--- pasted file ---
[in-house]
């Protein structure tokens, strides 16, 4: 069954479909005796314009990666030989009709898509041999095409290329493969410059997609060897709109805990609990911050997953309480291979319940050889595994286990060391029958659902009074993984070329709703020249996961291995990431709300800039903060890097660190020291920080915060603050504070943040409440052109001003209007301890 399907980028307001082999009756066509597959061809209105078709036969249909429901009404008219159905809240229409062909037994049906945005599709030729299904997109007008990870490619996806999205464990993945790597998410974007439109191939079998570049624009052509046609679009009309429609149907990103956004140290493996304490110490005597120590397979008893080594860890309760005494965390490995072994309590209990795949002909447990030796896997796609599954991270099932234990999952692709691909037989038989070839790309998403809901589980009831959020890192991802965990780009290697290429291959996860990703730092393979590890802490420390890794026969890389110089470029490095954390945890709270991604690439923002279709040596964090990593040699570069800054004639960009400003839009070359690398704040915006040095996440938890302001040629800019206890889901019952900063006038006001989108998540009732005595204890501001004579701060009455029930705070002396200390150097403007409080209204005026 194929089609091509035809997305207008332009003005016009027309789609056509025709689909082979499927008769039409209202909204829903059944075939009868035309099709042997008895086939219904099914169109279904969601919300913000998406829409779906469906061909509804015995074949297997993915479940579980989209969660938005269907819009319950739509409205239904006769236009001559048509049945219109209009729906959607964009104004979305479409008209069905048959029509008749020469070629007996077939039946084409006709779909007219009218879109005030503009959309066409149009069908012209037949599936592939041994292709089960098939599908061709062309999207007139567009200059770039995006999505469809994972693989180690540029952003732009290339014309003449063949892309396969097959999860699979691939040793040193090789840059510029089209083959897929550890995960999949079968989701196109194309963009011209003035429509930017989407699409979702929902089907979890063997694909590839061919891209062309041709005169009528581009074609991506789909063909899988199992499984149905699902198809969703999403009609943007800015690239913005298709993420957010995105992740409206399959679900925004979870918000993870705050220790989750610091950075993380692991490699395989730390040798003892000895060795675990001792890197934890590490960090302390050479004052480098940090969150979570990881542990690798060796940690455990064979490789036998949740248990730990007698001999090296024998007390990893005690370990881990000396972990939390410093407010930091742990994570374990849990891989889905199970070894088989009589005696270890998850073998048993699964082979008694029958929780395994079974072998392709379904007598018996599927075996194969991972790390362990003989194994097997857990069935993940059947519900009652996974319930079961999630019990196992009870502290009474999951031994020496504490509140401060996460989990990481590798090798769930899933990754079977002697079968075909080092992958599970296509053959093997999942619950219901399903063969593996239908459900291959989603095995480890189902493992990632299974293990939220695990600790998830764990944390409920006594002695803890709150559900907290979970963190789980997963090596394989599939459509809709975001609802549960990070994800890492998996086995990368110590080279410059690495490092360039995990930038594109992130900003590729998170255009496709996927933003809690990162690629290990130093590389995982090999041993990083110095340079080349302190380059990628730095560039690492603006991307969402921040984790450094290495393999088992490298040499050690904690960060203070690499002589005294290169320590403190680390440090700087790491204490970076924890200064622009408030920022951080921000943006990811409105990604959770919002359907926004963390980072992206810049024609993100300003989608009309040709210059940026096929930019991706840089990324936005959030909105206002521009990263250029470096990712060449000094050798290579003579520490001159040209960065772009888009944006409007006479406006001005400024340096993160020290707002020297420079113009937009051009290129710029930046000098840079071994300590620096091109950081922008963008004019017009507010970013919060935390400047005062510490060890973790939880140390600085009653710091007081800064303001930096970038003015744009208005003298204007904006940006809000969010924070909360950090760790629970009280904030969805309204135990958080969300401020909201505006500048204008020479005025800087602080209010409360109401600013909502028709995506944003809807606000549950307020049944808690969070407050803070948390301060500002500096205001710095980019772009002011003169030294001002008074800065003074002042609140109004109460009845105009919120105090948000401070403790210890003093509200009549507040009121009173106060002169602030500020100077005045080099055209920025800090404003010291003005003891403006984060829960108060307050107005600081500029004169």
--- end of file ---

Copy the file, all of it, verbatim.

[in-house]
């Protein structure tokens, strides 16, 4: 069954479909005796314009990666030989009709898509041999095409290329493969410059997609060897709109805990609990911050997953309480291979319940050889595994286990060391029958659902009074993984070329709703020249996961291995990431709300800039903060890097660190020291920080915060603050504070943040409440052109001003209007301890 399907980028307001082999009756066509597959061809209105078709036969249909429901009404008219159905809240229409062909037994049906945005599709030729299904997109007008990870490619996806999205464990993945790597998410974007439109191939079998570049624009052509046609679009009309429609149907990103956004140290493996304490110490005597120590397979008893080594860890309760005494965390490995072994309590209990795949002909447990030796896997796609599954991270099932234990999952692709691909037989038989070839790309998403809901589980009831959020890192991802965990780009290697290429291959996860990703730092393979590890802490420390890794026969890389110089470029490095954390945890709270991604690439923002279709040596964090990593040699570069800054004639960009400003839009070359690398704040915006040095996440938890302001040629800019206890889901019952900063006038006001989108998540009732005595204890501001004579701060009455029930705070002396200390150097403007409080209204005026 194929089609091509035809997305207008332009003005016009027309789609056509025709689909082979499927008769039409209202909204829903059944075939009868035309099709042997008895086939219904099914169109279904969601919300913000998406829409779906469906061909509804015995074949297997993915479940579980989209969660938005269907819009319950739509409205239904006769236009001559048509049945219109209009729906959607964009104004979305479409008209069905048959029509008749020469070629007996077939039946084409006709779909007219009218879109005030503009959309066409149009069908012209037949599936592939041994292709089960098939599908061709062309999207007139567009200059770039995006999505469809994972693989180690540029952003732009290339014309003449063949892309396969097959999860699979691939040793040193090789840059510029089209083959897929550890995960999949079968989701196109194309963009011209003035429509930017989407699409979702929902089907979890063997694909590839061919891209062309041709005169009528581009074609991506789909063909899988199992499984149905699902198809969703999403009609943007800015690239913005298709993420957010995105992740409206399959679900925004979870918000993870705050220790989750610091950075993380692991490699395989730390040798003892000895060795675990001792890197934890590490960090302390050479004052480098940090969150979570990881542990690798060796940690455990064979490789036998949740248990730990007698001999090296024998007390990893005690370990881990000396972990939390410093407010930091742990994570374990849990891989889905199970070894088989009589005696270890998850073998048993699964082979008694029958929780395994079974072998392709379904007598018996599927075996194969991972790390362990003989194994097997857990069935993940059947519900009652996974319930079961999630019990196992009870502290009474999951031994020496504490509140401060996460989990990481590798090798769930899933990754079977002697079968075909080092992958599970296509053959093997999942619950219901399903063969593996239908459900291959989603095995480890189902493992990632299974293990939220695990600790998830764990944390409920006594002695803890709150559900907290979970963190789980997963090596394989599939459509809709975001609802549960990070994800890492998996086995990368110590080279410059690495490092360039995990930038594109992130900003590729998170255009496709996927933003809690990162690629290990130093590389995982090999041993990083110095340079080349302190380059990628730095560039690492603006991307969402921040984790450094290495393999088992490298040499050690904690960060203070690499002589005294290169320590403190680390440090700087790491204490970076924890200064622009408030920022951080921000943006990811409105990604959770919002359907926004963390980072992206810049024609993100300003989608009309040709210059940026096929930019991706840089990324936005959030909105206002521009990263250029470096990712060449000094050798290579003579520490001159040209960065772009888009944006409007006479406006001005400024340096993160020290707002020297420079113009937009051009290129710029930046000098840079071994300590620096091109950081922008963008004019017009507010970013919060935390400047005062510490060890973790939880140390600085009653710091007081800064303001930096970038003015744009208005003298204007904006940006809000969010924070909360950090760790629970009280904030969805309204135990958080969300401020909201505006500048204008020479005025800087602080209010409360109401600013909502028709995506944003809807606000549950307020049944808690969070407050803070948390301060500002500096205001710095980019772009002011003169030294001002008074800065003074002042609140109004109460009845105009919120105090948000401070403790210890003093509200009549507040009121009173106060002169602030500020100077005045080099055209920025800090404003010291003005003891403006984060829960108060307050107005600081500029004169």